Sweden, which has a population of around 10 million, has the highest per-capita number of deadly shootings of 22 European countries. Forty-seven people have been shot dead so far this year, which, while far from American levels of gun homicide, is extreme for Europe. Other European countries have come to look at Sweden with horror.

    It may be shocking for Americans to learn that in Sweden—the land of IKEA, Spotify and Greta Thunberg—all of this is going on. Perhaps the reason you don’t know about it is because of the uncomfortable reality of how we got here.

    Among shooting suspects, 85 percent are first- or second-generation immigrants, according to the newspaper Dagens Nyheter, as immigrant neighborhoods have become hotbeds for gang crime. National Police Commissioner Anders Thornberg has described the violence as “an entirely different kind of brutality than we’ve seen before” and his deputy, Mats Löfving, says that 40 criminal clans now operate throughout the country. Spreading fear are “humiliation robberies,” targeting children and youth, in which victims are subjected to degrading treatment by assailants, such as being urinated upon. Just this week, four men were sentenced for robbing, beating and urinating on an 18-year-old, who was also filmed by his tormentors.

    All of which is why, for the first time ever, crime emerged as a top priority among voters ahead of this past weekend’s general election. Swedes made their concerns plain on Sunday, when they awarded the country’s most strident anti-immigration party more than 20 percent of the vote.

    The Sweden Democrats, or SD, is now the second-biggest party in parliament, and the biggest party of the right-wing bloc—gaining more votes than the more traditional center-right Moderate party. (It remains to be seen whether Ulf Kristersson, leader of the Moderates, can form a government with the support of SD, while sticking to his promise not to allow the party into the government coalition.)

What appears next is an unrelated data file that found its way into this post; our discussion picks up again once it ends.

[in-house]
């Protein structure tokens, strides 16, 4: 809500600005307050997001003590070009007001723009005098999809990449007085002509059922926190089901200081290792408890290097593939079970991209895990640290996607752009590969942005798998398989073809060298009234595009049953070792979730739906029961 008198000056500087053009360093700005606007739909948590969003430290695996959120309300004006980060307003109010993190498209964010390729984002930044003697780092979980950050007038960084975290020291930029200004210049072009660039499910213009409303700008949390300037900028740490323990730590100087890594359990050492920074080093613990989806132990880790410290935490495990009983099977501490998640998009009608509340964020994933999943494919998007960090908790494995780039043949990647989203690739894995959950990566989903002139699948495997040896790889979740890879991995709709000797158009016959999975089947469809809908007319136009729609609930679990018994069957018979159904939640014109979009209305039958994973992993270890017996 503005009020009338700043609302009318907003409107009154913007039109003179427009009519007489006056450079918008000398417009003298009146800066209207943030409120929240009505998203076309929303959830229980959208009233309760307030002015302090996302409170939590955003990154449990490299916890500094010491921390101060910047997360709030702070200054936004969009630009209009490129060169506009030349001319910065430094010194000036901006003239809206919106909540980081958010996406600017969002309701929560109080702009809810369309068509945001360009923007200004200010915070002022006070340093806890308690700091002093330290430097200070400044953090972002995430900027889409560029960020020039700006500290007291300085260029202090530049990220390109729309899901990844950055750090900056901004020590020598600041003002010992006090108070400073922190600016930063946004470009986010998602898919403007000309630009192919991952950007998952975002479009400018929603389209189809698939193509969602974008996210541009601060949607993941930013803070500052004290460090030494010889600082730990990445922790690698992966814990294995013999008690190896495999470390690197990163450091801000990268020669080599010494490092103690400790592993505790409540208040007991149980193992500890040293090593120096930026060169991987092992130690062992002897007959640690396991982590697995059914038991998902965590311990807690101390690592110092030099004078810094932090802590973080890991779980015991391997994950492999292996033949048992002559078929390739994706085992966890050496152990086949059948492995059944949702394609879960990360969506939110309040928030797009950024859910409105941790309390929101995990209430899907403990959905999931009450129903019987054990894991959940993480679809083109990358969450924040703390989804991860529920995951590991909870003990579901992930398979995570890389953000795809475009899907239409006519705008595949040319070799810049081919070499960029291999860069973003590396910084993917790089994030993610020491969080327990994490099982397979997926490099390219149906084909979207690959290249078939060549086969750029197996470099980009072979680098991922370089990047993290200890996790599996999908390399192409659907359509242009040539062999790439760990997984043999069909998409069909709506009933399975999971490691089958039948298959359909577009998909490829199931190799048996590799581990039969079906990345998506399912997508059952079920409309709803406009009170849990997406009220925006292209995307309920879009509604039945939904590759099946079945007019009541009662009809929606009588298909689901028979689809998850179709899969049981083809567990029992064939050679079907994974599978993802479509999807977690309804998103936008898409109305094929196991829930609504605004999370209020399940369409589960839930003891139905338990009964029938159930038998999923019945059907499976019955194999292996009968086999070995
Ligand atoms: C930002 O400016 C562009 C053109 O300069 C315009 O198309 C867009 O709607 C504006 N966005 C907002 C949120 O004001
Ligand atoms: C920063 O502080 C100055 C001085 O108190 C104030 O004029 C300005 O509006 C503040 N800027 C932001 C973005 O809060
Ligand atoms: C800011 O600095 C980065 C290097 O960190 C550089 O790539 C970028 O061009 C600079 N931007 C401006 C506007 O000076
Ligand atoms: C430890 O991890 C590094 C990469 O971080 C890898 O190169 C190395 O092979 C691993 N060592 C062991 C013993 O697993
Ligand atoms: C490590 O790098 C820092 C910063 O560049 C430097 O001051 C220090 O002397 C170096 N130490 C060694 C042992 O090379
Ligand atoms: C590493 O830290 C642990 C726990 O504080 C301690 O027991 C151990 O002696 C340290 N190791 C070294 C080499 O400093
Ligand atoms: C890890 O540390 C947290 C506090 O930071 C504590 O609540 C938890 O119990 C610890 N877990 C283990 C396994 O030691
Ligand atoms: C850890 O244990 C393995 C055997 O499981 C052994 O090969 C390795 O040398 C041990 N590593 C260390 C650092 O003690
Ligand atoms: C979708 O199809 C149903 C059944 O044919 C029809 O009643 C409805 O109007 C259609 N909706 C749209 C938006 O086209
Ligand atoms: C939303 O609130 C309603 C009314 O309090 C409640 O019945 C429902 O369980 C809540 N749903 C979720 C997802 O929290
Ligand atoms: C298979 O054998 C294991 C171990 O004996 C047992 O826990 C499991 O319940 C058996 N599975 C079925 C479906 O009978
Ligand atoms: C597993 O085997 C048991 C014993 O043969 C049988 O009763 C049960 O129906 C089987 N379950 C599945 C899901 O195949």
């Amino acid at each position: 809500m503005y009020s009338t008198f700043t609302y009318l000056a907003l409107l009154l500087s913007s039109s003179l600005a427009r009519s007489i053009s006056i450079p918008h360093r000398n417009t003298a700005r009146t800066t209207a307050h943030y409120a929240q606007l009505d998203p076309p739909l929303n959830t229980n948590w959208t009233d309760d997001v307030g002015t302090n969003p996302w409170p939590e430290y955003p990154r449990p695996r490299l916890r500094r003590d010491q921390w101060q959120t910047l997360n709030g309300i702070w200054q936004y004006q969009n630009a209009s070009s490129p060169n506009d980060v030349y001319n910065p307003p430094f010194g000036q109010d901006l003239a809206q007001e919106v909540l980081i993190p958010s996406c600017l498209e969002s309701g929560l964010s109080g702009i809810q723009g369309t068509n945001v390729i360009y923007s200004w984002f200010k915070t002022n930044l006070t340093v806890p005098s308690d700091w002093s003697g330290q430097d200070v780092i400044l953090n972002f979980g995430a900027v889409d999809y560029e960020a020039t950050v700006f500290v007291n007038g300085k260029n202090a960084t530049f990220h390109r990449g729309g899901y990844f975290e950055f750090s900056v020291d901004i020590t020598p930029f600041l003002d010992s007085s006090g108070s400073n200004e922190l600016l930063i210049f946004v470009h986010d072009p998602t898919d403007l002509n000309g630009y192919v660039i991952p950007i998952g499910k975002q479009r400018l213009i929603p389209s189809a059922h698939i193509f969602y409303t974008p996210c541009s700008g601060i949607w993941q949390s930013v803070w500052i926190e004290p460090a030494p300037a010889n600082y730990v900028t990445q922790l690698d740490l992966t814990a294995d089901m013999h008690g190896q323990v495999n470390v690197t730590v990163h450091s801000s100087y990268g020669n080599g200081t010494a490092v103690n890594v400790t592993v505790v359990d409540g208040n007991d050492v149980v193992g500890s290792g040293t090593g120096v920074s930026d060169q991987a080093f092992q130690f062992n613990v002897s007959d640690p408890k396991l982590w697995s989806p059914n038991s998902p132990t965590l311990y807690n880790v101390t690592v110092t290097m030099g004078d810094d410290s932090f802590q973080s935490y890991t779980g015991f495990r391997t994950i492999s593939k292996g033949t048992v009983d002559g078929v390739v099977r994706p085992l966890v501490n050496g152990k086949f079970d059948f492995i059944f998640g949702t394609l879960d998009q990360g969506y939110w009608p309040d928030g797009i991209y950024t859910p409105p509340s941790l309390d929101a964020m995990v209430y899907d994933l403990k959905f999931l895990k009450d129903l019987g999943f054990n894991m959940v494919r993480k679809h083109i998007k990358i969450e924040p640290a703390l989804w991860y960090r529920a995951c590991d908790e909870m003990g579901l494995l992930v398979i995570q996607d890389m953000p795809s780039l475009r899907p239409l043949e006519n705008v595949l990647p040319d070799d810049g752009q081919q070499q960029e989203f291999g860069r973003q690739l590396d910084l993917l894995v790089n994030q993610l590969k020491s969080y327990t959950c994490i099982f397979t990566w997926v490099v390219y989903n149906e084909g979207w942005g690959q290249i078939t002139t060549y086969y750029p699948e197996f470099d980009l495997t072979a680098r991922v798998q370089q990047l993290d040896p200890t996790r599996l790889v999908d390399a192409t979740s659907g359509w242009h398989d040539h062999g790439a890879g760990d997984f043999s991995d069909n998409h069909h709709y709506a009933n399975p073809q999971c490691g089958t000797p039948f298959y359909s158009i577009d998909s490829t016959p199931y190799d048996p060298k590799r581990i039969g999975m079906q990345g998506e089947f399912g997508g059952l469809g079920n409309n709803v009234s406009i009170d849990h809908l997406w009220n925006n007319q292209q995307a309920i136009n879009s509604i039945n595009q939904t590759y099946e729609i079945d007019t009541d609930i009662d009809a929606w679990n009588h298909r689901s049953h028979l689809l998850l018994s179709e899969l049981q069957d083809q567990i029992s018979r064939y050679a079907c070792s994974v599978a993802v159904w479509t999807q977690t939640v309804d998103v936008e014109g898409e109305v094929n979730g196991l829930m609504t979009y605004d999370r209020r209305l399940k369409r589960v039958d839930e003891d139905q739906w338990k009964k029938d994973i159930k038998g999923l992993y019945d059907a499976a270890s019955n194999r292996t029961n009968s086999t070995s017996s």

So how did Sweden’s famously liberal electorate usher in a party with roots on the extreme right? In a word: denial.

    In response to Sweden’s increasing problems with gang violence and social unrest in immigrant suburbs, the government’s strategy for many years was to deny how serious the situation had become. ​​In the meantime, those people who noticed the problem—many of whom were working class—and spoke out about their diminished safety were accused of racism by leading politicians, the mainstream press, and the cultural elites. Only one political party did not: the SD. And in election after election, they gained more and more popular support.

    This is a story of what happens when the people who run things want to avoid confronting the consequences of their actions.

  6. #6
    People always show more fear about their physical security when they feel less economically secure. Our brains aren't wired to be able to tell the difference or prevent bleedthrough.
    Last night as I lay in bed, looking up at the stars, I thought, “Where the hell is my ceiling?"

  7. #7
    Chances are the crime issues are at least partially caused by economic problems, too.
    Hope is the denial of reality

  8. #8
    Quote Originally Posted by Loki View Post
    Chances are the crime issues are at least partially caused by economic problems, too.
    Moderate-led govt. gutted both social services and police force last time they were in power, against expert advice. Many of the issues that drove Swedes to vote for them were predictable consequences of the choices they themselves made a decade ago. For the opposition to fare this poorly during a time of extreme uncertainty and increasing hardship is... a little embarrassing, to say the least. Surprising gains for Social Democrats and Left in traditionally conservative-led cities and regions, although Social Democrats seem prone to fumbling the ball. Vote to appoint the Speaker on Monday will be interesting, may give a hint as to how long it'll be before the new govt. steps in.
    “Humanity's greatest advances are not in its discoveries, but in how those discoveries are applied to reduce inequity.”
    — Bill Gates

  9. #9
    Quote Originally Posted by LittleFuzzy View Post
    People always show more fear about their physical security when they feel less economically secure. Our brains aren't wired to be able to tell the difference or prevent bleedthrough.
    Or perhaps they fear for their physical safety more when there are literal bombs going off? Maybe a little bit of column a and a little of column b but I really think the b in bombs matters more.